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1) dioxin and chickens 2) Medical PVC, Dioxins and EPA policy
- To: firstname.lastname@example.org
- Subject: 1) dioxin and chickens 2) Medical PVC, Dioxins and EPA policy
- From: "Charlie Cray" <email@example.com>
- Date: Fri, 22 Aug 1997 16:07:09 +0000
- Comments: Authenticated sender is <firstname.lastname@example.org>
- Organization: Greenpeace
- Priority: normal
Today's Chicago Sun-Times had a front-page story on the meat recall
and this story on page 18:
More than 1,000 cases of processed breaded chicken, intended for
school lunches, was tainted with a toxic chemical and will be
destroyed, Chicago Public Schools officials said Thursday. The U.S.
Department of Agriculture notified the State Board of Education that
the chicken contained higher-than-acceptable levels of dioxin, and
the state in turn warned local officials, a schools spokeswoman said.
None had been served to students.
2) Despite missing the PVC-dioxin connection in the new MACT rule, it
seems that nearly ten years ago USEPA recognized the connection
between PVC in the medical waste stream and dioxin emissions from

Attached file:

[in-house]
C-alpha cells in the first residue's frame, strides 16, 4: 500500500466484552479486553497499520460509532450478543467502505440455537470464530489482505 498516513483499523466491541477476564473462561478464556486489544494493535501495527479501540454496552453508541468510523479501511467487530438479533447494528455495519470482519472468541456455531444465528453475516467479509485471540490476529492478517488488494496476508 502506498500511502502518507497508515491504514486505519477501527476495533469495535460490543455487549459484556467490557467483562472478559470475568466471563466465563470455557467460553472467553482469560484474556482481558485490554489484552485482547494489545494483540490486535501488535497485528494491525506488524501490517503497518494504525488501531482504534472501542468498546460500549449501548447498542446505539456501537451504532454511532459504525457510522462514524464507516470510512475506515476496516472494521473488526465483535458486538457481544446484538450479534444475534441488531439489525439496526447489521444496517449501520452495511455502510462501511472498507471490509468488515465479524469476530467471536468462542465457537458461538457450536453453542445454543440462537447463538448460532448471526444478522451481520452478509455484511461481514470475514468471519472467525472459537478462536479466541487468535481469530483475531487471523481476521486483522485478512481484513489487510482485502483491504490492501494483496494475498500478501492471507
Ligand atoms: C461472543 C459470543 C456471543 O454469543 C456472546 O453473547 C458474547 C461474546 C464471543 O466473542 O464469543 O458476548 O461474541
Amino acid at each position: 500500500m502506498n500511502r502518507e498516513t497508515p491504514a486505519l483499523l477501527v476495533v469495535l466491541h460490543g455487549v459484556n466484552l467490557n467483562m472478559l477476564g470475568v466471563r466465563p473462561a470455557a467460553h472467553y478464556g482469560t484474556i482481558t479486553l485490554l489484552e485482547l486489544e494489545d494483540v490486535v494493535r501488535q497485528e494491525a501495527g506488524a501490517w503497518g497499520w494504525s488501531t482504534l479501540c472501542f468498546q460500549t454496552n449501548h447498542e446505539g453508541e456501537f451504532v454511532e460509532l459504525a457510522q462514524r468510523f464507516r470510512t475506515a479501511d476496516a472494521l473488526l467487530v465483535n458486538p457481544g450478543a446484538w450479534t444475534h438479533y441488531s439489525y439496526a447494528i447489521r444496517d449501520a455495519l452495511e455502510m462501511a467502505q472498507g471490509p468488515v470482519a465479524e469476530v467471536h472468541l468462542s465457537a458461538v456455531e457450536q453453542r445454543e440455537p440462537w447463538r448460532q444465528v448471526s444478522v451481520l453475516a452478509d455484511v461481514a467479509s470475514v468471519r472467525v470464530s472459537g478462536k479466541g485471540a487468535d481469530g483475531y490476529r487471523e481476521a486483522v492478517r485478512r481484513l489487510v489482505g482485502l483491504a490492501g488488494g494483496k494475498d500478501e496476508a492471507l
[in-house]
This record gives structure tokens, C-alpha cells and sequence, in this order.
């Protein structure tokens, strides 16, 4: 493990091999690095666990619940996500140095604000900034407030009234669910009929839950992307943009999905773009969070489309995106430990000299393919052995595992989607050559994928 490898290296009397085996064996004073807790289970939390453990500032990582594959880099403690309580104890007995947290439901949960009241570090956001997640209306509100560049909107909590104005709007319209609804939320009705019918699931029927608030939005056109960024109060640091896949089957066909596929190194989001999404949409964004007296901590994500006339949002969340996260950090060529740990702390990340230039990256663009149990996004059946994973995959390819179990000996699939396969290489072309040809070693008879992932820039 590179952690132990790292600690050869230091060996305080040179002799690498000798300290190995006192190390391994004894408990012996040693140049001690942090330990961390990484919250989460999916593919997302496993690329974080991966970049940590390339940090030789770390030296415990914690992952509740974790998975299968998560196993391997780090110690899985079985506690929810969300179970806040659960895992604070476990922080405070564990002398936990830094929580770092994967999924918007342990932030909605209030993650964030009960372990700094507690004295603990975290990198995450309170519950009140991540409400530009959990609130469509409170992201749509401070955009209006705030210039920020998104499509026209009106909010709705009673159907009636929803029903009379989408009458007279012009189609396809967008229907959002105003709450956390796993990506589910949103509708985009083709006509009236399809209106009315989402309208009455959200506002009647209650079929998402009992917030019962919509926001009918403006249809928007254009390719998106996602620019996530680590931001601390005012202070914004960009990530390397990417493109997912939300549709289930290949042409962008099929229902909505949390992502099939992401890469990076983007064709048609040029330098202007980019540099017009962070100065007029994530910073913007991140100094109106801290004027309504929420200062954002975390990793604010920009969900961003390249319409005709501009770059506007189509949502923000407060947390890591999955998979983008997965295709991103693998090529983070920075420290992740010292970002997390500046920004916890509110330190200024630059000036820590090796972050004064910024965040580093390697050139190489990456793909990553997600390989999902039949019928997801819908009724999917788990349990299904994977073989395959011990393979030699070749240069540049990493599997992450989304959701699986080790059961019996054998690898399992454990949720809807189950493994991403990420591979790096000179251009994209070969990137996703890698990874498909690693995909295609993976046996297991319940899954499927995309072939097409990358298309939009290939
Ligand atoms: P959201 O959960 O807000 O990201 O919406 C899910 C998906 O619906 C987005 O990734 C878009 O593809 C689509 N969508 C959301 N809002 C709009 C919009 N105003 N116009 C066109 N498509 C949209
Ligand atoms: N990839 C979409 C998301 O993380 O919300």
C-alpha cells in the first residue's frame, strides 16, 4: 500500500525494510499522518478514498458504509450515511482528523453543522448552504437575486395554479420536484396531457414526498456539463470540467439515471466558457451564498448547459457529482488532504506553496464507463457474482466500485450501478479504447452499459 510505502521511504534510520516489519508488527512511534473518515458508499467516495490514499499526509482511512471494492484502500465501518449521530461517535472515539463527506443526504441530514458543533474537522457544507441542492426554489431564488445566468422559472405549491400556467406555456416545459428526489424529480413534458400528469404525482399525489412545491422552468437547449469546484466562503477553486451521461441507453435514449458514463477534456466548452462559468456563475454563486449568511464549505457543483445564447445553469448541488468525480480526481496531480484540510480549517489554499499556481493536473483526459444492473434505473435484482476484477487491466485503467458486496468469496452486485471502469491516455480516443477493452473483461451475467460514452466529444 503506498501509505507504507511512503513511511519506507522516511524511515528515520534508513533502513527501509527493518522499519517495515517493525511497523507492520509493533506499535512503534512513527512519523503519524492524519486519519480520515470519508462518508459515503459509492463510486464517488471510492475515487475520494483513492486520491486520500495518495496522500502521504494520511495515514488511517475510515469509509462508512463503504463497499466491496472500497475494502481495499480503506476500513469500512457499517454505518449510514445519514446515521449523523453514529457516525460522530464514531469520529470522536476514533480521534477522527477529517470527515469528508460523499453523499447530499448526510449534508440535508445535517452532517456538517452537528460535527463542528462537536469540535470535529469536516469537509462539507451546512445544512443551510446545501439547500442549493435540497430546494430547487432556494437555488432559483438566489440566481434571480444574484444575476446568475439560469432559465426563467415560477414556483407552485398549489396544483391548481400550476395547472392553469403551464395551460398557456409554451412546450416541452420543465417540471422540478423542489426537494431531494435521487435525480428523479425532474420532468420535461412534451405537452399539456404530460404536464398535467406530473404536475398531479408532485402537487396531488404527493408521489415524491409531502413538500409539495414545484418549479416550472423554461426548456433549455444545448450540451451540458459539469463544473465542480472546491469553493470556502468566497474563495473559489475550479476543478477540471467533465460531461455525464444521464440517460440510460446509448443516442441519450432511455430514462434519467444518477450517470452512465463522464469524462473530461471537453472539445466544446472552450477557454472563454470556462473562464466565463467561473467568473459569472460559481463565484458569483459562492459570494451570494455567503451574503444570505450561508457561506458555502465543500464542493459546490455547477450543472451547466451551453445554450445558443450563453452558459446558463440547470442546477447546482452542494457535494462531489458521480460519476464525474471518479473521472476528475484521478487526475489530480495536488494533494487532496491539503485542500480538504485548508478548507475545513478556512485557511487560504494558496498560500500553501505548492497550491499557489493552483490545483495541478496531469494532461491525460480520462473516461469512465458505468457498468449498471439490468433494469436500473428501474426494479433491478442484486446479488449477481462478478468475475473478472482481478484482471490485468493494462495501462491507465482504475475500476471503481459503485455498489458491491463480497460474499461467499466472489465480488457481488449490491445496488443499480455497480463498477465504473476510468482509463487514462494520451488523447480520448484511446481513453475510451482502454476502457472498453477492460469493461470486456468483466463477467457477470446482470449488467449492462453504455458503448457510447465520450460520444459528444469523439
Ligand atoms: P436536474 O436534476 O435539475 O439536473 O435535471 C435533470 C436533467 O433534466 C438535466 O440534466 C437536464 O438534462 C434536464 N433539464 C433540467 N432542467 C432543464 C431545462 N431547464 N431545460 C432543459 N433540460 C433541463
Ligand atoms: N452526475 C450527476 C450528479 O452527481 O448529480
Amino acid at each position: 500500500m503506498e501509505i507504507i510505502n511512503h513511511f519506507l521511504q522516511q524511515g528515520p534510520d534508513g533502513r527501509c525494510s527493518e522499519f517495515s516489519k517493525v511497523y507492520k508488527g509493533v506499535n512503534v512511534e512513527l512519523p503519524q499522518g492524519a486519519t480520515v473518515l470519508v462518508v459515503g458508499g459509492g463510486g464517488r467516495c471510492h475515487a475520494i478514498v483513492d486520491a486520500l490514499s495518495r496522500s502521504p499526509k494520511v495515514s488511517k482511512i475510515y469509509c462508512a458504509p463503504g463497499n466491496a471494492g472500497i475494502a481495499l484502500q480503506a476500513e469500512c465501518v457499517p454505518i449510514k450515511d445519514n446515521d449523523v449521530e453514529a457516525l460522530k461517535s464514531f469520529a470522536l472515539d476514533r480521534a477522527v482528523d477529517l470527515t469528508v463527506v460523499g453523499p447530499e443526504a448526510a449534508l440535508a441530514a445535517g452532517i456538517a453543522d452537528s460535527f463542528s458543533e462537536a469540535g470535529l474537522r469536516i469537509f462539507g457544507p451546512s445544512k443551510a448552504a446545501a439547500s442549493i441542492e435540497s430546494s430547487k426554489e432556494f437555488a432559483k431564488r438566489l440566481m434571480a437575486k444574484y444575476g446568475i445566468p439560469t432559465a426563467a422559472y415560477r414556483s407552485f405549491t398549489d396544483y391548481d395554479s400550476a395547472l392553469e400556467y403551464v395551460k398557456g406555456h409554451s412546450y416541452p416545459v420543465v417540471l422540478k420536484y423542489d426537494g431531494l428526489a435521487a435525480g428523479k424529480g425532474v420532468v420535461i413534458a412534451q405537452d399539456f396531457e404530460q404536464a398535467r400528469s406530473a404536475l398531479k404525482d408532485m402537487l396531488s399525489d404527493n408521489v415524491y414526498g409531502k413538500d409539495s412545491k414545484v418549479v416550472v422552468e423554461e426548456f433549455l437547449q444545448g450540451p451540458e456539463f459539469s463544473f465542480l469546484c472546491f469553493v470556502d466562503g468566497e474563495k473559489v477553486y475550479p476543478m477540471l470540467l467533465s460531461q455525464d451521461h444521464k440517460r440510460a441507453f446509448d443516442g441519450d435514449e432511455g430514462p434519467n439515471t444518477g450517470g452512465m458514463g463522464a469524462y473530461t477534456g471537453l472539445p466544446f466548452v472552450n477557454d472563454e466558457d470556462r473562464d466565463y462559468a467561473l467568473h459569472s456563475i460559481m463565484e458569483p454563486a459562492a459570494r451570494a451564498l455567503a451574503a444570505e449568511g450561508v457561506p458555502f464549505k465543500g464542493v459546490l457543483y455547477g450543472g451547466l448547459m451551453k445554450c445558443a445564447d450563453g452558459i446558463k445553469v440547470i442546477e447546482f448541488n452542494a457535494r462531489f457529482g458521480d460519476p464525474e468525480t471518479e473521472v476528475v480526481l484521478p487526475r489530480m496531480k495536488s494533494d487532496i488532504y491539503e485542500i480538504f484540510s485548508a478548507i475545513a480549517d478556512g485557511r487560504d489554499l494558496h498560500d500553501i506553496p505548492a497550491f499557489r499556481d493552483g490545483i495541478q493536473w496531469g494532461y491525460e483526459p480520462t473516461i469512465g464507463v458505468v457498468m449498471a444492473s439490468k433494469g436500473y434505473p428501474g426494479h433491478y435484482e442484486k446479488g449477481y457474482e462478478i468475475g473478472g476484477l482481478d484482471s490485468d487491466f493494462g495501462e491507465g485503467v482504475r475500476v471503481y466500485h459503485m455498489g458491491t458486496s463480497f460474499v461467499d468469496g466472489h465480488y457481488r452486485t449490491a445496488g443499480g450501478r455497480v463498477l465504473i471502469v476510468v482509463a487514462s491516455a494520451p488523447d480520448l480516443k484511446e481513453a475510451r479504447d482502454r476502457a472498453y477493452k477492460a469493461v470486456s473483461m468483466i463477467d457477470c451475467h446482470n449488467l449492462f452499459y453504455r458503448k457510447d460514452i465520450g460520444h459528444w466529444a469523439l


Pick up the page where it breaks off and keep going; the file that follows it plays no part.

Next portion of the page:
medical waste incinerators and the need for a reduction/elimination
strategy based on segregation and/or replacement of PVC. Too bad
they didn't recognize in the MACT rules what they themselves had
already concluded (similar to the weaknesses in the dioxin
U.S. Environmental Protection Agency, "Hospital Waste Combustion
Study: Data Gathering Phase," EPA-450/3-88-017, Washington, D.C.,
"... it may be estimated that about 85 percent of a hospital's
waste stream can be categorized as general refuse, while the
remaining 15 percent is contaminated with infectious agents.
Thus, segregation of wastes at the point of generation can
reduce the volume of infectious waste significantly. After
segregation of infectious and non-infectious wastes, further
segregation of the non-infectious portion could be possible.
Plastics and metal-containing components of the waste, such as
sharps, could be segregated: this could result in lower HCl,
polychlorinated dibenzo-p-dioxins (PCDDs), polychlorinated
dibenzofurans, and trace meal emission rates. ... Another
approach to possibly lowering HCl and PCDD/PCDF emission rates
would be to have hospitals use low chlorine content plastics.
This could be accomplished if the health care industry were to
use plastics such as polyethylene and polystyrene in place of
polyvinyl chloride, which contains over 45 weight percent
Greenpeace US Toxics Campaign
847 W. Jackson Blvd., 7th floor
Chicago, IL 60607
Ph: (312) 563-6060 x218
Fax: (312) 563-6099
Note new e-mail address: Charlie.Cray@dialb.greenpeace.org